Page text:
The Village of Hempstead, N.Y., sounds like a posh resort in the Hamptons. But if you ride the train an hour east from Penn Station, what you'll find is a working-class town of about 54,000 people, more than 80 percent of them African-American and Hispanic.
Nearly a third of local residents are underwater on their mortgages, six times the state average. Mayor Wayne Hall says he heard story after story from local residents who tried to get banks to refinance their loans but couldn't. Finally, Hall got fed up.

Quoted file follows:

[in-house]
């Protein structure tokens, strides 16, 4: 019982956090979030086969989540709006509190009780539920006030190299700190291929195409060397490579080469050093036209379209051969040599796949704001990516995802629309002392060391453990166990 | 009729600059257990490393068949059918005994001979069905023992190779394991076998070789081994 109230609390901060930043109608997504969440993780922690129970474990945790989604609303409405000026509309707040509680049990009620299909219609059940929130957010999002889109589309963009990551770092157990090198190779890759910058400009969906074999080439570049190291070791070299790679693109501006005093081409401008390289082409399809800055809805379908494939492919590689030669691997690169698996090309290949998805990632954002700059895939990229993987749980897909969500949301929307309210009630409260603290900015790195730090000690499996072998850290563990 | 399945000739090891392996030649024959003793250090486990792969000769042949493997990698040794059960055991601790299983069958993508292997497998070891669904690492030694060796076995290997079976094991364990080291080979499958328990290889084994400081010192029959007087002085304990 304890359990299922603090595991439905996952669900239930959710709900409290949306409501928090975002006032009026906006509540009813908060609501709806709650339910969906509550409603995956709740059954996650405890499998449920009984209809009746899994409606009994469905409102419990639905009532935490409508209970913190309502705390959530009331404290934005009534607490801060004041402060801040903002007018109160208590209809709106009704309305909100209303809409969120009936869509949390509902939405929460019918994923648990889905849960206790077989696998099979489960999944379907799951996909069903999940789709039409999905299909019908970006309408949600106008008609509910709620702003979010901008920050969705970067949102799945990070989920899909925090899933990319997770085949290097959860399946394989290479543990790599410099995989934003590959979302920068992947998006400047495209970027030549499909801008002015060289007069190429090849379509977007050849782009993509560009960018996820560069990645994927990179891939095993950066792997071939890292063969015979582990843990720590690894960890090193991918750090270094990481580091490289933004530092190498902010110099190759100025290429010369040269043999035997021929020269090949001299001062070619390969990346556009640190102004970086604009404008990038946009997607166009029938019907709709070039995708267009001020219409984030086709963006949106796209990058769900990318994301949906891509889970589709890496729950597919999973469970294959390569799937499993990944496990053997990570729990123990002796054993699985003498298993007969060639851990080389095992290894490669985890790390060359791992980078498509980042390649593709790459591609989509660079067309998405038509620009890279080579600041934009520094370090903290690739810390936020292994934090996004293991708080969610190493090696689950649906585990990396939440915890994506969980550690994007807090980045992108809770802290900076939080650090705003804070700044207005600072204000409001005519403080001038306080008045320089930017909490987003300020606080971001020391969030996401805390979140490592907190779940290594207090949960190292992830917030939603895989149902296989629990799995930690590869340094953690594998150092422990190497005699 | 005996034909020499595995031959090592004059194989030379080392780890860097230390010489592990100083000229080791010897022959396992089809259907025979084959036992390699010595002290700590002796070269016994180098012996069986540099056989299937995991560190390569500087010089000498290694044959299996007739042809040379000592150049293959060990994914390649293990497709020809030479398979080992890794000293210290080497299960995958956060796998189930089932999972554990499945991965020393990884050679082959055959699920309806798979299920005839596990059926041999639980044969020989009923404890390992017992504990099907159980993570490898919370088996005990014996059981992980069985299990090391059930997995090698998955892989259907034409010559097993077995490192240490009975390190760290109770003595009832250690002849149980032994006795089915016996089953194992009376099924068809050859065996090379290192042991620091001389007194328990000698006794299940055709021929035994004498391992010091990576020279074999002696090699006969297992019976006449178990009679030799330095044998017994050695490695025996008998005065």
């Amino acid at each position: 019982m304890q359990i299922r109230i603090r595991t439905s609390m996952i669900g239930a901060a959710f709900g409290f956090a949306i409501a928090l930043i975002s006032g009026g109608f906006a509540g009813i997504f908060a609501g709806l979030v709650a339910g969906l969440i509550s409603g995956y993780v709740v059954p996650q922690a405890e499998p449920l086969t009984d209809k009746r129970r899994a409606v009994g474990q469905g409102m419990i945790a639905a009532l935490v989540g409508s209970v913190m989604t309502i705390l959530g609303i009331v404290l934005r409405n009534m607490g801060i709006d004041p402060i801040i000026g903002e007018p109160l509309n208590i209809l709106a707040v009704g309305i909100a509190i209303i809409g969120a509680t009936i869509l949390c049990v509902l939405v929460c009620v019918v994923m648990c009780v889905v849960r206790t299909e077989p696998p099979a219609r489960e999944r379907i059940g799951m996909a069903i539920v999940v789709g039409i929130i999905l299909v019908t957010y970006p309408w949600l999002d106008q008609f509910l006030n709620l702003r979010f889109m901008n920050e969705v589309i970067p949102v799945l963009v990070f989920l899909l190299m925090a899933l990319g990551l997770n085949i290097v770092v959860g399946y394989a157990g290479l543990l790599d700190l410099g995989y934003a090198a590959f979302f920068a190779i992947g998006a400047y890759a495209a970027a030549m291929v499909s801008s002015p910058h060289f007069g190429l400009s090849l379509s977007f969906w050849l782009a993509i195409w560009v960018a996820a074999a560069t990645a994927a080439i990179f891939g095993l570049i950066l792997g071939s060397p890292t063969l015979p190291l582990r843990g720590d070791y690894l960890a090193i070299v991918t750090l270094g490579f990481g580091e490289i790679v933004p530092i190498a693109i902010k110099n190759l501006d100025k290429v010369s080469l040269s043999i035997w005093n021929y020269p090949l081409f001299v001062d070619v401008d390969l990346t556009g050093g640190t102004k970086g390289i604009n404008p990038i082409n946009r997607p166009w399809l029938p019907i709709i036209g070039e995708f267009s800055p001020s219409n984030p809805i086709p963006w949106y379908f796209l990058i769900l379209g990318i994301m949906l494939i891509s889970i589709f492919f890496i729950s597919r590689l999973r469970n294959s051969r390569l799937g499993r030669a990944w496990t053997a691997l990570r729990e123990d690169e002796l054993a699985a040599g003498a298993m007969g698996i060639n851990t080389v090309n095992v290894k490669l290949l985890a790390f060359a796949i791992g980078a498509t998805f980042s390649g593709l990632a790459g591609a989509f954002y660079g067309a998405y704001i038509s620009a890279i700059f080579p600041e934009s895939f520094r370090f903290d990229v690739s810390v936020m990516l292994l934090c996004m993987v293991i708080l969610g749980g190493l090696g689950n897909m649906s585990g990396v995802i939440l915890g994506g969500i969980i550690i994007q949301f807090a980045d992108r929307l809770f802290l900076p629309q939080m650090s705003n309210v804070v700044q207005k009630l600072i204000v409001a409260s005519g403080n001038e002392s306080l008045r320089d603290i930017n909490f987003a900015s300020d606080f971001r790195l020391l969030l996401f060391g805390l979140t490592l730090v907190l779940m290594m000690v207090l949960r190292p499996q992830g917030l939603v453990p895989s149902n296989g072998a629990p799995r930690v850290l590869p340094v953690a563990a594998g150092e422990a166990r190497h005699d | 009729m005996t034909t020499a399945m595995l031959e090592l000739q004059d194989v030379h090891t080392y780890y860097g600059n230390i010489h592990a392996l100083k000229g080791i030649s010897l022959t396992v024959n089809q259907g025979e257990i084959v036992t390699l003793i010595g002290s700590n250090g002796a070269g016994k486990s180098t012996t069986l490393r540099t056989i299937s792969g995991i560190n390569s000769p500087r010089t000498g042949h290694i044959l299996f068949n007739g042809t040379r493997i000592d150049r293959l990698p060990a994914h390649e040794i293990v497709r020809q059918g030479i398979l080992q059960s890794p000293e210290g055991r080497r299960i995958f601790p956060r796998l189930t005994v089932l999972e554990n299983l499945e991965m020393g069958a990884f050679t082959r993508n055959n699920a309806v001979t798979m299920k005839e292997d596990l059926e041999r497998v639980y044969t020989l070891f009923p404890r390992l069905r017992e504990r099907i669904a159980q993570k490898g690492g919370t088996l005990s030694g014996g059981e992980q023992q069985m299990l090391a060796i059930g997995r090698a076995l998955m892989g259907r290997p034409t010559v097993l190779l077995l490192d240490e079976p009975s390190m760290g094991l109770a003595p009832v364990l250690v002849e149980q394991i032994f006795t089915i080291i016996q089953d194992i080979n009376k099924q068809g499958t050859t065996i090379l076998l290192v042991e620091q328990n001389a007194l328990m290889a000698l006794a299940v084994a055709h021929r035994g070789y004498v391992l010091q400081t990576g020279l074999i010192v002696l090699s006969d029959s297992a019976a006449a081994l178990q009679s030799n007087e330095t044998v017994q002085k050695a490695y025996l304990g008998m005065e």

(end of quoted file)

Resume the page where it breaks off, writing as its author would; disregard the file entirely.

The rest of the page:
"Since Chase was bailed out like all the other banks by our money ... then they could at least help our citizens out by modifying their loans," Hall said. "So we decided that if they can't help them, then we don't need to keep our money there."
Hempstead officials decided in April to take the $12.5 million in the village's bank accounts — all of them with Chase bank — and move them to a smaller competitor. Since then, several other communities in New York state have followed suit, including Freeport and Binghamton.
Hall concedes, however, that it may take more than that to get Chase's attention.